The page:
Even as Australia’s large-scale solar market starts to hit its straps, much of the talk at this year’s ASC Solar and Energy Storage Conference in Melbourne remained focused on the nation’s household market – an unstoppable residential shift to solar and storage that is currently being re-energised by some of the highest electricity prices in the world.
Like the CSIRO and Energy Networks Australia – who last week predicted Australia’s households and small businesses would install a phenomenal 80GW of rooftop solar by 2050, and some 97GWh of battery storage – speakers on day one of the conference stressed the ongoing importance of this market segment, which has unhitched itself from policy levers and hurtles on unabated.
Why? Well, largely because the state of play in Australia’s energy market “is nuts.”
“We all know we’ve got an energy crisis,” Green Energy Trading’s Ric Brazzale told the conference on Wednesday: “High wholesale prices, gas prices, LGC prices… (gas) shortages, our coal-fired power stations are getting older and closing… and we don’t have a bi-partisan policy on energy and climate change.
“So this is nuts, actually. This is probably nearly as bad as you can get, particularly if you are an electricity consumer.”
This year, Green Energy Trading is expecting about 1GW of small-scale solar PV to be installed around Australia. And, based on the current growth trajectory for residential and commercial PV, Brazzale says another 2.5GW will be installed by 2019 – a figure Brazzale says has been described as conservative.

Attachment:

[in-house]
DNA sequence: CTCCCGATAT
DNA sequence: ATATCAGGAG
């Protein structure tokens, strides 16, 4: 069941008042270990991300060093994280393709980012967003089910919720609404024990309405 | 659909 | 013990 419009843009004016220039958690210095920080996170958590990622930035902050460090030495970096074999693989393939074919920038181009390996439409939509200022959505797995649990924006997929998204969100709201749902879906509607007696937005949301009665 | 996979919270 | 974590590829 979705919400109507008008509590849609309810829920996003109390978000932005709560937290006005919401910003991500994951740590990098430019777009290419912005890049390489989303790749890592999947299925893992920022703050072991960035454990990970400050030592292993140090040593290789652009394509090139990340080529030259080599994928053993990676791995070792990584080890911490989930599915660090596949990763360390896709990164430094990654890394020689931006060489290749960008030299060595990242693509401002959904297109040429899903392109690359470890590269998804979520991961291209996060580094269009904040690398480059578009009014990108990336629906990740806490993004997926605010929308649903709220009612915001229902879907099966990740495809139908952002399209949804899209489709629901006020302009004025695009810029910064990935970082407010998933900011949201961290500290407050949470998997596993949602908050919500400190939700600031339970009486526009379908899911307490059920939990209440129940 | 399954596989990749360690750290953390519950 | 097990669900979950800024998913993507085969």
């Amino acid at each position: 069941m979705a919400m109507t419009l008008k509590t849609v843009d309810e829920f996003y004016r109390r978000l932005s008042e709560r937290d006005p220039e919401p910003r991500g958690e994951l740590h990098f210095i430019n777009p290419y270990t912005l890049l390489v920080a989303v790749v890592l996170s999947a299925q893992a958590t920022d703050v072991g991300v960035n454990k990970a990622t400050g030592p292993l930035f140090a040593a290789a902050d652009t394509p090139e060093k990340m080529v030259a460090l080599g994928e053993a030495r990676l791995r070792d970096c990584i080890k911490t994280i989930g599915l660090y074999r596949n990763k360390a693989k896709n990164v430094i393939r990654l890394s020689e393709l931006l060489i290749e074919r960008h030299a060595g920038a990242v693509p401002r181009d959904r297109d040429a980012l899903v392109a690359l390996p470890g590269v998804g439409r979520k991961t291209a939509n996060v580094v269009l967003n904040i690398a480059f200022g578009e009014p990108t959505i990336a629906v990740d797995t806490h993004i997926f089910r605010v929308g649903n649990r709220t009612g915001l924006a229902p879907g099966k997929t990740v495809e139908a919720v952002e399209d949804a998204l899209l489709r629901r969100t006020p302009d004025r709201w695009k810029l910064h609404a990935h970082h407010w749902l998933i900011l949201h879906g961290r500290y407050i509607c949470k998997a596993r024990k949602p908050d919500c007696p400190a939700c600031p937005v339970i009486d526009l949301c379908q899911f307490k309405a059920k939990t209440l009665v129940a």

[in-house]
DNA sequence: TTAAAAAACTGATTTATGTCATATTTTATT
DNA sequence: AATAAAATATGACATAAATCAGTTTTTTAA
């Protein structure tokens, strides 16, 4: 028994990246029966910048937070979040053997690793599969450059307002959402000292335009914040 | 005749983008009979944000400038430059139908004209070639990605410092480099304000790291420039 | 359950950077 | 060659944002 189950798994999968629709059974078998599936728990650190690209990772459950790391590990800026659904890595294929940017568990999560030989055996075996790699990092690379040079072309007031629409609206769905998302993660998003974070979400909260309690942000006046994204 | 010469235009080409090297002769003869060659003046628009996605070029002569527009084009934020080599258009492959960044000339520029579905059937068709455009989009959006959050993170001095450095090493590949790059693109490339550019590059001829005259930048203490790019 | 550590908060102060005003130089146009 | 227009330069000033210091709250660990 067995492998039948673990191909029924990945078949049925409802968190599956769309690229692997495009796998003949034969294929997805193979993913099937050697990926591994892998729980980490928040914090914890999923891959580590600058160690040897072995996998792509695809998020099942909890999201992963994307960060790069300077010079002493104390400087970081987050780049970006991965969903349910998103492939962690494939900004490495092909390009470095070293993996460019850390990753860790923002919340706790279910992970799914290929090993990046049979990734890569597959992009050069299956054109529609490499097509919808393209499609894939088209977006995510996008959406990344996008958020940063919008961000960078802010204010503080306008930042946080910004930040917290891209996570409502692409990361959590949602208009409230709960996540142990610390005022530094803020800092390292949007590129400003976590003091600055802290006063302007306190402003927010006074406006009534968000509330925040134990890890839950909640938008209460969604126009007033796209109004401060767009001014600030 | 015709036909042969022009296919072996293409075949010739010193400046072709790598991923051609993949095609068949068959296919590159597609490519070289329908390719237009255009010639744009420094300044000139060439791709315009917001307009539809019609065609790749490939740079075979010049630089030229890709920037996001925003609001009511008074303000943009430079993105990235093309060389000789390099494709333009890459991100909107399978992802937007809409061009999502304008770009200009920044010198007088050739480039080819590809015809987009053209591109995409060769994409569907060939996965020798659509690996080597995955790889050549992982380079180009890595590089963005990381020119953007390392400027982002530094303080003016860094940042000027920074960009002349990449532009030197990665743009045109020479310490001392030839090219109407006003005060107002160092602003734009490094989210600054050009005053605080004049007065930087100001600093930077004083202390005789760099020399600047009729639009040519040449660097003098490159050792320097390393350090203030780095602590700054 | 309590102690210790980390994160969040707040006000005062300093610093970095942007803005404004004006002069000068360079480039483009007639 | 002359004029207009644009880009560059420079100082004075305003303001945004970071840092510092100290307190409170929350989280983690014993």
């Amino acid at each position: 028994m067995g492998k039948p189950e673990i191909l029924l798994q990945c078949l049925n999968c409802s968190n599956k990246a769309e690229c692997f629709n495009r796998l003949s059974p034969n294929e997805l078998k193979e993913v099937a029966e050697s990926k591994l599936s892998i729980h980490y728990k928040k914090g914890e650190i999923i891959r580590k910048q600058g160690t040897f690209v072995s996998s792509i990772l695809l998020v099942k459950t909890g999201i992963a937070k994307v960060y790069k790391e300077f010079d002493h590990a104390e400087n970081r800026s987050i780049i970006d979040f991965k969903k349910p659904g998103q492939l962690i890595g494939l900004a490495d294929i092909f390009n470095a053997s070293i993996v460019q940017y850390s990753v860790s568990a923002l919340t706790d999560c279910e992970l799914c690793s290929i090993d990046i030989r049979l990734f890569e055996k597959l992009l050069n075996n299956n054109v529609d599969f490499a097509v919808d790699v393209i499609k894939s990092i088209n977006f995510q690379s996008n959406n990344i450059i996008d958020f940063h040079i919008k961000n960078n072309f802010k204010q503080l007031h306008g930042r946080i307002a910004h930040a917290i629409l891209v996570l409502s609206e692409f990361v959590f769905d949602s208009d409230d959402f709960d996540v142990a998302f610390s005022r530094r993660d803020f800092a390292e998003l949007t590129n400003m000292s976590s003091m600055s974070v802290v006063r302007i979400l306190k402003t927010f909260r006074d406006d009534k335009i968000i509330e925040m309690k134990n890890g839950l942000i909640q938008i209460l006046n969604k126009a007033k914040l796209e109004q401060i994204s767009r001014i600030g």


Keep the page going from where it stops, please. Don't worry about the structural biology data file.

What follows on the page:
And Morgan Stanley’s Rob Koh agrees. “Wholesale electricity pool prices are the highest in the OECD world right at the moment… at around $130/MWh,” said Koh – who is lead equity research analyst for Australian utilities and infrastructure.
And not only is it driving solar, but home battery storage, too. As we reported yesterday, Morgan Stanley is predicting that a total of one million households on the NEM – so, just the east coast of Australia – will have installed battery storage by 2020, to make the most of their rooftop solar and minimise their exposure to an energy market gone mad.
According to Koh, it’s the same kind of “loss aversion theory” effect that helped shape one of the most successful rooftop solar markets in the world, well before rooftop solar was the economic no-brainer it is for so many households today.
“The survey that we did suggested that people were willing to pay a premium of about 20 per cent (for battery storage), versus what they rationally should to reduce their (electricity) bills,” Koh told the conference.
Kobad Bhavnagri, head of Australia for Bloomberg New Energy Finance, was not quite as bullish as CSIRO/ENA about the growth trajectory of Australia’s behind the meter solar sector, but was still predicting “massive growth”, driven by high electricity prices, constantly improving solar and storage economics, and the “attractiveness of the technologies.”
As Bhavnagri told the conference on Wednesday, BNEF’s forecast is for about 40GW of distributed energy behind the meter by 2040, underscored by a “major wave of growth” in the industrial segment, in systems over 100kW in size on large facilities like “Bunningses” and sports stadiums.
“And that amount of generation means that grid demand will essentially be flat. and all of the demand that will occur, that is projected to occur in Australia, will be basically met by behind the meter solar,” Bhavnagri said.